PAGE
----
France Bicyle Trip

Jul 13th, 2010, 03:26 PM
  #1  
Original Poster
 
Join Date: Jul 2010
Posts: 40
France Bicyle Trip

My family, including husband, and two sons (12 and 16) are planning a bicycle trip to France in June of 2011. Being a France travel novice I'm looking for advice on which region of France we should focus on for the trip. I want to stay away from the mountains (nope, not going to join 'le tour de France"! I am looking for trips that offer smaller, scenic towns, some castles/chateuas, and lovely views while riding. We are ok with rolling hills. Also, I'm going back and forth between doing a barge/bike trip with just a bike trip where the tour company transports your luggae. I'm currently looking at the 'tripsite.com' tour company. Any advice?
Fayew is offline  
Jul 13th, 2010, 03:54 PM
  #2  
 
Join Date: Oct 2008
Posts: 2,081
Loire Valley is good--nice mix of rolling hills once you climb out of river valleys and oodles of chateaus. Loved Normandy--bike is great way to do D-Day beaches. Coastal Brittany quite hilly, but loved Dinan, Cancale. Some great little bike trails there. Burgundy trails are pretty easy--great wine tastings. Perigord/Dordogne routes are hilly (BIG uphills) but loads of fun with lots of walled towns and castles.

We always do our own trips in US but do guided (not "self-guided") trips in Europe because a) we're not flying over and transporting via ground routes our own bikes and b) also quite frequently do not speak local lingo fluently nor have good knowledge of local emergency services. One of us has an accident or illness, without fail, on all of our trips.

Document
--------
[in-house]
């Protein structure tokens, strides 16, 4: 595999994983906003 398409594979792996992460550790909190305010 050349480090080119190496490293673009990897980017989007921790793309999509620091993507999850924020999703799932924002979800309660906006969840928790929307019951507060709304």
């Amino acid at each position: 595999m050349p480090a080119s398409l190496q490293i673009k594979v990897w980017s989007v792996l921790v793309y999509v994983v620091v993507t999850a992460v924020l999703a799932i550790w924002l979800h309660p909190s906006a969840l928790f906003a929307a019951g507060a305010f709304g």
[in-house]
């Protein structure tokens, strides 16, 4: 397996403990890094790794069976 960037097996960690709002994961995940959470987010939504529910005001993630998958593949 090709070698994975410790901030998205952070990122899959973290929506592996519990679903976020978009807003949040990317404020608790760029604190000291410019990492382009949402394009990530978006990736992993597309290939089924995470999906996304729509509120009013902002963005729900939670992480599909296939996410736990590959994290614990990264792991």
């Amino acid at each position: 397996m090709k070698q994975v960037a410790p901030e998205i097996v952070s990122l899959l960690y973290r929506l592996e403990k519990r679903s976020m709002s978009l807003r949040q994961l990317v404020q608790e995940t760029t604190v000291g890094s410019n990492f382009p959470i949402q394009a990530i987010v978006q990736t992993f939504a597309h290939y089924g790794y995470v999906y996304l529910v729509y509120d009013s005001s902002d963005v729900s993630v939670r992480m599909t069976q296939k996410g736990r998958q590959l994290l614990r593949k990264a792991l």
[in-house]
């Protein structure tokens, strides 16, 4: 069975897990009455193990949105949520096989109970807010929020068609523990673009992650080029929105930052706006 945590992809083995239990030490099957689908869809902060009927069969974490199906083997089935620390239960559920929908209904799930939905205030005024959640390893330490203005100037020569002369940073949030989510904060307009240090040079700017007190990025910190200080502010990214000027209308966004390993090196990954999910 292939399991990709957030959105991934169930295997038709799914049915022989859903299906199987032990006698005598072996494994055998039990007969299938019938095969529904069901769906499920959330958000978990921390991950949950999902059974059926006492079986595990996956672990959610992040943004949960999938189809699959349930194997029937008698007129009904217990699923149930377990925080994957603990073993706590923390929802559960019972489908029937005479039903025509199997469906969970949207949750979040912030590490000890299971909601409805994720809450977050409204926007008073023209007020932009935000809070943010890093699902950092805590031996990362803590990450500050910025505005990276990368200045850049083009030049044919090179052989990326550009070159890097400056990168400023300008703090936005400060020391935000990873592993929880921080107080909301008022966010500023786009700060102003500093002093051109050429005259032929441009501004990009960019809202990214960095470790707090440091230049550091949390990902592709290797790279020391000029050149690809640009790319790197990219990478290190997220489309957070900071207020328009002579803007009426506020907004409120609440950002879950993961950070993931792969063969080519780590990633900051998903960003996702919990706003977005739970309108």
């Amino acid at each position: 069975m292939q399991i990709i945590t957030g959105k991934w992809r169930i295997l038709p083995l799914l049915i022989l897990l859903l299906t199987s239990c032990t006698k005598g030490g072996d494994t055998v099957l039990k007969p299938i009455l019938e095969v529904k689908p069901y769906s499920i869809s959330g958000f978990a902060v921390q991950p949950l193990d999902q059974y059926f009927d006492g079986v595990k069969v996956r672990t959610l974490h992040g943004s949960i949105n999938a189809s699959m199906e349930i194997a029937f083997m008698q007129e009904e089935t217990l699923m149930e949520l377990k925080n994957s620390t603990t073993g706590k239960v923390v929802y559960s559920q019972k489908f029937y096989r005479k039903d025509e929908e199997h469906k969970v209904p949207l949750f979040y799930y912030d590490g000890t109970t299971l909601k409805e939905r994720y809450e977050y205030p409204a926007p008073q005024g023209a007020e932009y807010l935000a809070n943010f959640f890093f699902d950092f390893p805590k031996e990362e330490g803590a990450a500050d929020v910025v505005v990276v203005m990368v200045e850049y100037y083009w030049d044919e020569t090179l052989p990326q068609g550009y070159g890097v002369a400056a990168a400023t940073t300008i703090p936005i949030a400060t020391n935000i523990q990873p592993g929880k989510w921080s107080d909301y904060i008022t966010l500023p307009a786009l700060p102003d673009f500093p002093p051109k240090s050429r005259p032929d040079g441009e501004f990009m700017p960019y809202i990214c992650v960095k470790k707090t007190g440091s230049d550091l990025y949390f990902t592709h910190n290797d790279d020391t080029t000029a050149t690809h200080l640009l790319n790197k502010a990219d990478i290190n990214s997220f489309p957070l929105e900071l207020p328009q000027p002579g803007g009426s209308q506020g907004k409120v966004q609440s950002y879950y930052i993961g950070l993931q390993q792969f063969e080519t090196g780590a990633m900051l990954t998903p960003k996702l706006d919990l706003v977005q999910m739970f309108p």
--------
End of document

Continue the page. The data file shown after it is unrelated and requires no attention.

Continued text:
FYI: Our day rentals in various places have given us pretty awful bikes.

Have never done anything through "tripsite.com."

Not that helpful in the way of info, I know! But...

...Good luck and go for it.
AlessandraZoe is offline  
Jul 13th, 2010, 04:27 PM
  #3  
 
Join Date: Jan 2010
Posts: 5,821
Try Butterfield and Robinson, they have some great bike holidays. Just had a quick look at their site and they do a family one in the Loire valley among others.
raincitygirl is offline  
Jul 13th, 2010, 04:34 PM
  #4  
 
Join Date: Jan 2007
Posts: 76,473
Marking for later comment - i have biked around just about every part of the Hexagon and enjoy talking about it.
PalenQ is offline  
Jul 13th, 2010, 04:52 PM
  #5  
 
Join Date: Oct 2008
Posts: 2,081
raincitygirl--Butterfield and Robinson are totally upscale, though (sort of like the Four Seasons or Ritz-Carlton of biking tour world). Very pricey.

Fayew: Lots of companies of many different types service the Loire in various ways, and you should be able to find something that equates with the family pocketbook, whatever that is.

Here are my summaries of the various guided tour companies with which my family has had experience:

Backroads--Often stays in same places as B&R--usually VERY good biking and EXCELLENT, very professional guides. Excellent bike routes, service, you name it. If the dates/places match, we usually go with this company. They are not cheap, though people we knew who had the moula to bike with B&R and who then tried Backroads usually went with Backroads on later trips.

DuVine--Also often stays in same places as Butterfield and Robbinson, but our one trip with them had less than serious biking. Nevertheless, I thought we got a good bang for our buck as far as accomodations/food--just not quite good enough biking. Bike directions were probably the worst ever, but on the other hand, on this trip, they wanted us to sort of huddle together on the trail (????), so directions actually were not necessary. Lots of group pictures every ten miles or so. Not our fave way of biking.